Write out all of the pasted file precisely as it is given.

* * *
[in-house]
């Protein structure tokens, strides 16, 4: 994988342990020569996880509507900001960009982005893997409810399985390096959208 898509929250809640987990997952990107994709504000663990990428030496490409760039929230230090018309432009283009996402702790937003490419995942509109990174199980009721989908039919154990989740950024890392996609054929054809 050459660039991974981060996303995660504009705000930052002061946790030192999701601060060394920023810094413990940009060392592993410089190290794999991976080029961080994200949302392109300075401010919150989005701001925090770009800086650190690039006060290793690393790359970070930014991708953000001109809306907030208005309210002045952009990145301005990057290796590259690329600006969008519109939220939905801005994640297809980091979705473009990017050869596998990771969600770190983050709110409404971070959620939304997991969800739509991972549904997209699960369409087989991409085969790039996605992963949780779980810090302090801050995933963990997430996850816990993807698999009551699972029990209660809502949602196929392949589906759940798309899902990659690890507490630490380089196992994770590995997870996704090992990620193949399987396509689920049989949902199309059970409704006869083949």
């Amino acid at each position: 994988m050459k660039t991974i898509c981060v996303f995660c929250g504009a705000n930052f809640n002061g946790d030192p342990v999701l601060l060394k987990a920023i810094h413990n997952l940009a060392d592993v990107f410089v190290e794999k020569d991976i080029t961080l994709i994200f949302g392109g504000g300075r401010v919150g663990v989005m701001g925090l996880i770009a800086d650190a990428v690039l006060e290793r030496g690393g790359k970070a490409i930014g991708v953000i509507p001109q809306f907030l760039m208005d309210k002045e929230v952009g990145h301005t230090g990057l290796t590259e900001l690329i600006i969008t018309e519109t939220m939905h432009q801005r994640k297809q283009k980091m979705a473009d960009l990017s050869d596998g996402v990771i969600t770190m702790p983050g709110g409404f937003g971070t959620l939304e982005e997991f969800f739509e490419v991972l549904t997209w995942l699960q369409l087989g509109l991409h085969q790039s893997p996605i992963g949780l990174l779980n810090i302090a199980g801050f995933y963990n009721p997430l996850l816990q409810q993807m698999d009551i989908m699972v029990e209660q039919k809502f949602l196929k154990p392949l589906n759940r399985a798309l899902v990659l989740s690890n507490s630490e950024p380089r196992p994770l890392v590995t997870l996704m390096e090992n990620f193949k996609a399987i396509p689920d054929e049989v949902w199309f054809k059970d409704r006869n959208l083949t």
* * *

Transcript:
[in-house]
């Protein structure tokens, strides 16, 4: 994988342990020569996880509507900001960009982005893997409810399985390096959208 898509929250809640987990997952990107994709504000663990990428030496490409760039929230230090018309432009283009996402702790937003490419995942509109990174199980009721989908039919154990989740950024890392996609054929054809 050459660039991974981060996303995660504009705000930052002061946790030192999701601060060394920023810094413990940009060392592993410089190290794999991976080029961080994200949302392109300075401010919150989005701001925090770009800086650190690039006060290793690393790359970070930014991708953000001109809306907030208005309210002045952009990145301005990057290796590259690329600006969008519109939220939905801005994640297809980091979705473009990017050869596998990771969600770190983050709110409404971070959620939304997991969800739509991972549904997209699960369409087989991409085969790039996605992963949780779980810090302090801050995933963990997430996850816990993807698999009551699972029990209660809502949602196929392949589906759940798309899902990659690890507490630490380089196992994770590995997870996704090992990620193949399987396509689920049989949902199309059970409704006869083949």
């Amino acid at each position: 994988m050459k660039t991974i898509c981060v996303f995660c929250g504009a705000n930052f809640n002061g946790d030192p342990v999701l601060l060394k987990a920023i810094h413990n997952l940009a060392d592993v990107f410089v190290e794999k020569d991976i080029t961080l994709i994200f949302g392109g504000g300075r401010v919150g663990v989005m701001g925090l996880i770009a800086d650190a990428v690039l006060e290793r030496g690393g790359k970070a490409i930014g991708v953000i509507p001109q809306f907030l760039m208005d309210k002045e929230v952009g990145h301005t230090g990057l290796t590259e900001l690329i600006i969008t018309e519109t939220m939905h432009q801005r994640k297809q283009k980091m979705a473009d960009l990017s050869d596998g996402v990771i969600t770190m702790p983050g709110g409404f937003g971070t959620l939304e982005e997991f969800f739509e490419v991972l549904t997209w995942l699960q369409l087989g509109l991409h085969q790039s893997p996605i992963g949780l990174l779980n810090i302090a199980g801050f995933y963990n009721p997430l996850l816990q409810q993807m698999d009551i989908m699972v029990e209660q039919k809502f949602l196929k154990p392949l589906n759940r399985a798309l899902v990659l989740s690890n507490s630490e950024p380089r196992p994770l890392v590995t997870l996704m390096e090992n990620f193949k996609a399987i396509p689920d054929e049989v949902w199309f054809k059970d409704r006869n959208l083949t």